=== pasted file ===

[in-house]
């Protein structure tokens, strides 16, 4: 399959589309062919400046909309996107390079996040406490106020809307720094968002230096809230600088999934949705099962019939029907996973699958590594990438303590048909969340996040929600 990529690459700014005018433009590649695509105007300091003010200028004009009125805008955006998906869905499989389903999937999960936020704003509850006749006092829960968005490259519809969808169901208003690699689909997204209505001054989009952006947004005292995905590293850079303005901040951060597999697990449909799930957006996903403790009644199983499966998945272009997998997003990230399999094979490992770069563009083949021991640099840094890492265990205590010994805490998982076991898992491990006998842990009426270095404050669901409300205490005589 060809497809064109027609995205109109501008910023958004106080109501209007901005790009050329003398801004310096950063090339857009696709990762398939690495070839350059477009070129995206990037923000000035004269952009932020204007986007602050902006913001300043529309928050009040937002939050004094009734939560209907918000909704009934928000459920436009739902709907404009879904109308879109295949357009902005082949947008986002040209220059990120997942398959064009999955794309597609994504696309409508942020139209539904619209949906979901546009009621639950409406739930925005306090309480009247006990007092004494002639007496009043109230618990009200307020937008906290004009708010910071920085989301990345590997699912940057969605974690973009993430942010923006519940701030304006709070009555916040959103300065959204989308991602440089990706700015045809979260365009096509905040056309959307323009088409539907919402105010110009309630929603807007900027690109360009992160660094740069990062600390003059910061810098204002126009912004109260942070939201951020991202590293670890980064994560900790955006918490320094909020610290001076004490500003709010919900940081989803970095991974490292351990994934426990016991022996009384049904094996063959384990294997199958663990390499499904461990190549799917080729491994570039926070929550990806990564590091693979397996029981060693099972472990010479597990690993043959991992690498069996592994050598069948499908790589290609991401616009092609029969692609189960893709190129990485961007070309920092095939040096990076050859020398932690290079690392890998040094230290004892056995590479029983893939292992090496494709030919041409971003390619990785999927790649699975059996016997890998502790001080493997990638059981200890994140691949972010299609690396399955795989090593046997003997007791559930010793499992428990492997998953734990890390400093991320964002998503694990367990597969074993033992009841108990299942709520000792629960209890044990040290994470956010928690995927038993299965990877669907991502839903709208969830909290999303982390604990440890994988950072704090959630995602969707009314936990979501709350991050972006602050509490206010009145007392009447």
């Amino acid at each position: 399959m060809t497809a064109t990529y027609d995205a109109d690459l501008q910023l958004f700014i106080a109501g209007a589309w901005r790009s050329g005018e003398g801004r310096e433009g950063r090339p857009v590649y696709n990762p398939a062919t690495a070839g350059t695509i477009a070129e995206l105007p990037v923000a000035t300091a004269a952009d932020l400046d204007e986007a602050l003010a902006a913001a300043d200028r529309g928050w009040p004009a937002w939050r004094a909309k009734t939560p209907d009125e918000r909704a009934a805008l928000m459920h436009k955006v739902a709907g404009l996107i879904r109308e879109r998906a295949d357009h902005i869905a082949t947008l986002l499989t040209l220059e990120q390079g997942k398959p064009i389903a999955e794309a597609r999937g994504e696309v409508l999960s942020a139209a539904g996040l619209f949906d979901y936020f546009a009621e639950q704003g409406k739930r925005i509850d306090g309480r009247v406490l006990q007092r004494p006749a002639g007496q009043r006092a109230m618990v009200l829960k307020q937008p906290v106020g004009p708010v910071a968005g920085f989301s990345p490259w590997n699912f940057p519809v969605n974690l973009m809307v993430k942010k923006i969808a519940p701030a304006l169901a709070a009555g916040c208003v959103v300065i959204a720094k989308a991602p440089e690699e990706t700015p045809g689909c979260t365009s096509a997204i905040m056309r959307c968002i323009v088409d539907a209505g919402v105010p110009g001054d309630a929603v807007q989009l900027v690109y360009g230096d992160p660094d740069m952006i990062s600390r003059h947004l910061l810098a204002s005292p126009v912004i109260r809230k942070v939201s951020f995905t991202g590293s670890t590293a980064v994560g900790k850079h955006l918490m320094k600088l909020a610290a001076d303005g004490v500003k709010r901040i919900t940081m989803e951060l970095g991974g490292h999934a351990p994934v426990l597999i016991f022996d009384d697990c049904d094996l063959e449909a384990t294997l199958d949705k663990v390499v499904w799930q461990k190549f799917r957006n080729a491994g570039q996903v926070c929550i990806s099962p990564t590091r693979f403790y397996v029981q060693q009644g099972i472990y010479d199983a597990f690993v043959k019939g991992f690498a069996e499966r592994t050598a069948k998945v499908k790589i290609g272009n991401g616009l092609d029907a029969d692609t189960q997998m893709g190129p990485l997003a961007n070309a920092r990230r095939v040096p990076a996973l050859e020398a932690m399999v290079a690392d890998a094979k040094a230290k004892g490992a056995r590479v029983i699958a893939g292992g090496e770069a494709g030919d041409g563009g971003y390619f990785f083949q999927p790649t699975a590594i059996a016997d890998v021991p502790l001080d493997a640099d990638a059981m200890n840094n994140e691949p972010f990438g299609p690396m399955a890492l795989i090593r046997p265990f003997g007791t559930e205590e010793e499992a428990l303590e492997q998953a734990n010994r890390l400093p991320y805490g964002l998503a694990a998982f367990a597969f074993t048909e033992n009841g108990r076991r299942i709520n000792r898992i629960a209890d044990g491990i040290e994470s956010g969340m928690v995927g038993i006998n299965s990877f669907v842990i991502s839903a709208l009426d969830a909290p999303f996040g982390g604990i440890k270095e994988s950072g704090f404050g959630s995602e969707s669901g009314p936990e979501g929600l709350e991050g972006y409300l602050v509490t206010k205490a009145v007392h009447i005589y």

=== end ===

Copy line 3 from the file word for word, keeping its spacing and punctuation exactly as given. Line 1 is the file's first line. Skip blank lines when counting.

């Amino acid at each position: 399959m060809t497809a064109t990529y027609d995205a109109d690459l501008q910023l958004f700014i106080a109501g209007a589309w901005r790009s050329g005018e003398g801004r310096e433009g950063r090339p857009v590649y696709n990762p398939a062919t690495a070839g350059t695509i477009a070129e995206l105007p990037v923000a000035t300091a004269a952009d932020l400046d204007e986007a602050l003010a902006a913001a300043d200028r529309g928050w009040p004009a937002w939050r004094a909309k009734t939560p209907d009125e918000r909704a009934a805008l928000m459920h436009k955006v739902a709907g404009l996107i879904r109308e879109r998906a295949d357009h902005i869905a082949t947008l986002l499989t040209l220059e990120q390079g997942k398959p064009i389903a999955e794309a597609r999937g994504e696309v409508l999960s942020a139209a539904g996040l619209f949906d979901y936020f546009a009621e639950q704003g409406k739930r925005i509850d306090g309480r009247v406490l006990q007092r004494p006749a002639g007496q009043r006092a109230m618990v009200l829960k307020q937008p906290v106020g004009p708010v910071a968005g920085f989301s990345p490259w590997n699912f940057p519809v969605n974690l973009m809307v993430k942010k923006i969808a519940p701030a304006l169901a709070a009555g916040c208003v959103v300065i959204a720094k989308a991602p440089e690699e990706t700015p045809g689909c979260t365009s096509a997204i905040m056309r959307c968002i323009v088409d539907a209505g919402v105010p110009g001054d309630a929603v807007q989009l900027v690109y360009g230096d992160p660094d740069m952006i990062s600390r003059h947004l910061l810098a204002s005292p126009v912004i109260r809230k942070v939201s951020f995905t991202g590293s670890t590293a980064v994560g900790k850079h955006l918490m320094k600088l909020a610290a001076d303005g004490v500003k709010r901040i919900t940081m989803e951060l970095g991974g490292h999934a351990p994934v426990l597999i016991f022996d009384d697990c049904d094996l063959e449909a384990t294997l199958d949705k663990v390499v499904w799930q461990k190549f799917r957006n080729a491994g570039q996903v926070c929550i990806s099962p990564t590091r693979f403790y397996v029981q060693q009644g099972i472990y010479d199983a597990f690993v043959k019939g991992f690498a069996e499966r592994t050598a069948k998945v499908k790589i290609g272009n991401g616009l092609d029907a029969d692609t189960q997998m893709g190129p990485l997003a961007n070309a920092r990230r095939v040096p990076a996973l050859e020398a932690m399999v290079a690392d890998a094979k040094a230290k004892g490992a056995r590479v029983i699958a893939g292992g090496e770069a494709g030919d041409g563009g971003y390619f990785f083949q999927p790649t699975a590594i059996a016997d890998v021991p502790l001080d493997a640099d990638a059981m200890n840094n994140e691949p972010f990438g299609p690396m399955a890492l795989i090593r046997p265990f003997g007791t559930e205590e010793e499992a428990l303590e492997q998953a734990n010994r890390l400093p991320y805490g964002l998503a694990a998982f367990a597969f074993t048909e033992n009841g108990r076991r299942i709520n000792r898992i629960a209890d044990g491990i040290e994470s956010g969340m928690v995927g038993i006998n299965s990877f669907v842990i991502s839903a709208l009426d969830a909290p999303f996040g982390g604990i440890k270095e994988s950072g704090f404050g959630s995602e969707s669901g009314p936990e979501g929600l709350e991050g972006y409300l602050v509490t206010k205490a009145v007392h009447i005589y």